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August 09, 2010

South African banks try new agricultural lending models

by Sure Kamhunga

Standard Chartered Bank is providing nearly R3bn to fund agricultural production in SA, using an innovative scheme that avoids the conventional approach of asking farmers to provide a physical asset as security.

Under the scheme, the bank has identified three major contractors, which in turn have subcontracted farmers to grow crops, fruit and breed cattle.

The bank does not lend directly to fund the farmer; instead, the contractor acts as the middleman between the bank and the farmers, and ensures funding is provided for the various stages of production - from land preparation to delivery of harvested crops, said Zhann Meyer, director for commodity traders and agriculture.

"We are taking the emotion out of farming and making it a proper business venture with very minimal, if any, risks to the farmer," Mr Meyer said.

Standard Chartered has become one of the few lenders to realise new methods are needed to make it easier and cheaper for farmers in Africa to access funding.

Not to be outdone, Absa is following Standard Chartered's funding approach. Its agribusiness unit has adopted what GM Ernst Janovsky describes as "value-chain financing", where crops become the main form of collateral.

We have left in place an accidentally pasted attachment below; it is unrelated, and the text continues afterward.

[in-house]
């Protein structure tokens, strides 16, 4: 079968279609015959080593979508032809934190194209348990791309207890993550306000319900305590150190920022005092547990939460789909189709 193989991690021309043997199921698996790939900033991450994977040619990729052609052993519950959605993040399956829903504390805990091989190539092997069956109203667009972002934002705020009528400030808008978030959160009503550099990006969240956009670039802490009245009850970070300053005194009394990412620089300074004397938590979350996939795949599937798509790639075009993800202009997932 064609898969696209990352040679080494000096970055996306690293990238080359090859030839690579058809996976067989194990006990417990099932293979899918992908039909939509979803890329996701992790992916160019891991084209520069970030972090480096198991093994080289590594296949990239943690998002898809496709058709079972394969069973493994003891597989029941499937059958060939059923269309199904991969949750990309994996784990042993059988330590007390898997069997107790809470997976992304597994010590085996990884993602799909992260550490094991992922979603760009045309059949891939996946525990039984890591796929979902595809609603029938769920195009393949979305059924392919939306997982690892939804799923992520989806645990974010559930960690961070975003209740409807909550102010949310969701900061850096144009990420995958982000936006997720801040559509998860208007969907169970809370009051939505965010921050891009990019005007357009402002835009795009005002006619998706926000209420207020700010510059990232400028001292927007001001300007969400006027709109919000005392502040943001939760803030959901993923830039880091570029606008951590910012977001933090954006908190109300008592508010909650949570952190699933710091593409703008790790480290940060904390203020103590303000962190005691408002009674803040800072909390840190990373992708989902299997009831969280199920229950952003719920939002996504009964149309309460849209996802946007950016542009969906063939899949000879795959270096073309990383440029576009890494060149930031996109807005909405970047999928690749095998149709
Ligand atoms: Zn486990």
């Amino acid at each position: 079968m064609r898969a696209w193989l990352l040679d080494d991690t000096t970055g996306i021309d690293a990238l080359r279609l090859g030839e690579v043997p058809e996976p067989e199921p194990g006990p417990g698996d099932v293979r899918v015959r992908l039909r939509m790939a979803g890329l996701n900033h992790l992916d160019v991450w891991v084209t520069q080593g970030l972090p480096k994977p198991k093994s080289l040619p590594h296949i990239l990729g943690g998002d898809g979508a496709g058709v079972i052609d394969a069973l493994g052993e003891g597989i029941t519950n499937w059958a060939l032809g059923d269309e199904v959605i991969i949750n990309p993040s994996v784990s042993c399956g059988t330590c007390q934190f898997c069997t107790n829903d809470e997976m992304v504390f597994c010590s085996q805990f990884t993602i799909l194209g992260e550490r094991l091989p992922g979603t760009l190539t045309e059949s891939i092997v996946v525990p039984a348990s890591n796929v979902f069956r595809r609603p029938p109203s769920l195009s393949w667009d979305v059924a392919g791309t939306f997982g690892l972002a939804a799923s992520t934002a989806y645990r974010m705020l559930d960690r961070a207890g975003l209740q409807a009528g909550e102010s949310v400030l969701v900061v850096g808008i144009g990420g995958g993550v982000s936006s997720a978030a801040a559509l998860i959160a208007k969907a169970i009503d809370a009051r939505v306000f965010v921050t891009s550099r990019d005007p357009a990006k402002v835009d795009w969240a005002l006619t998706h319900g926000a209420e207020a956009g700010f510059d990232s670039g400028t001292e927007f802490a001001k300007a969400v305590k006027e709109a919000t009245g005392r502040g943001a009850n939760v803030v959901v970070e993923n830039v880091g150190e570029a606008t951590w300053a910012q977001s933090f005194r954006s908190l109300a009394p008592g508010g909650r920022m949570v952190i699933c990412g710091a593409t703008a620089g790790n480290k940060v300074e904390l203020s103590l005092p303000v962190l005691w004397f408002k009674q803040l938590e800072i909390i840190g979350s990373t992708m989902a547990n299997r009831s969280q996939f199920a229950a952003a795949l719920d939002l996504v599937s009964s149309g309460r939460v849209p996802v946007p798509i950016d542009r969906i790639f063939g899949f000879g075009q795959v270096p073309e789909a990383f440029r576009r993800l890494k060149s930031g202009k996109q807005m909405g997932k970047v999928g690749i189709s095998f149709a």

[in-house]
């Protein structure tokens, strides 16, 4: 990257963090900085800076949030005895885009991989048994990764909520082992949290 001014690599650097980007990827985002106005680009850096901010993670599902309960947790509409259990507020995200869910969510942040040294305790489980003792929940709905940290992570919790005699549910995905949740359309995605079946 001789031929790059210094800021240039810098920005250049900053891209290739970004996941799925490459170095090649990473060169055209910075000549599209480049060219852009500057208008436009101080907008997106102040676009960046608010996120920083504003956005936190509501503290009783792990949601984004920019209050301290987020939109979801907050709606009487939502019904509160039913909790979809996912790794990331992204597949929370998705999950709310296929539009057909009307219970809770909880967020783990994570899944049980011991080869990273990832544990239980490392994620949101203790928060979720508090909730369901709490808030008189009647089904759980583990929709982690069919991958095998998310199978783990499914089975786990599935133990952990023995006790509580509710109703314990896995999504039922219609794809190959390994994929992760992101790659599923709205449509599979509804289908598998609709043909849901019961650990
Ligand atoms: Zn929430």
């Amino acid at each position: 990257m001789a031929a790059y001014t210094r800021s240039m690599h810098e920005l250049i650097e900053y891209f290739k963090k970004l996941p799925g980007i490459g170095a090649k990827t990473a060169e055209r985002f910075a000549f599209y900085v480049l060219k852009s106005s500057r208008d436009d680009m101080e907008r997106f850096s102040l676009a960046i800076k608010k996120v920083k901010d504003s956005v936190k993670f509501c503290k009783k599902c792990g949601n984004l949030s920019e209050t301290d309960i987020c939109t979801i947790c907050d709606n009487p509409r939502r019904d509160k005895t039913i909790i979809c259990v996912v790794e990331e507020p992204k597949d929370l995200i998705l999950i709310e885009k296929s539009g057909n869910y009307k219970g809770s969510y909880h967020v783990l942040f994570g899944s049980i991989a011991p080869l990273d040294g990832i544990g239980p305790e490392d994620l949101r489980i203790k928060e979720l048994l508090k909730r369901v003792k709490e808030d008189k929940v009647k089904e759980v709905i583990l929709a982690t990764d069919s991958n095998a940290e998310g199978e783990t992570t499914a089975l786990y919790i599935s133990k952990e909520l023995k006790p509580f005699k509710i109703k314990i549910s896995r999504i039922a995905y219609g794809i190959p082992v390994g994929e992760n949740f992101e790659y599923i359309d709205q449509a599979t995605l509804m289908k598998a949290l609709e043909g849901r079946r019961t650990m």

In Standard Chartered's case, the scheme has been so successful that this season it has provided funding to about 700 crop, livestock and citrus commercial farmers in SA. Its officers had been inundated with calls from farmers wanting to be part of the scheme, Mr Meyer said.

"What we have essentially done is to remove the risk from the farmer and we carry the risk ourselves. We lease the land from the farmer and he is then contracted to us to grow crops according to our agreement and gets paid," he said.

"They do not even worry about prices because we never enter into a scheme without hedging the prices as we are not in the business of speculating on prices."

The bank is funding production on an area of up to 400 000ha, where crops such as white and yellow maize, barley, soyabean and sunflowers have been planted.

It has recently expanded into fruit farming and was expecting up to 12-million cartons of fruit to be produced this season.

The bank would expand the scheme to small- and medium-scale farmers. But because of the fragmented nature of these farmers' operations, it would prefer lending to a group in some form of co-operative scheme rather than dealing with individual farmers.

Mr Janovsky said Absa had also realised new funding methods were now required for farmers, particularly since the cost of a crop began outstripping a farmer's collateral asset value.

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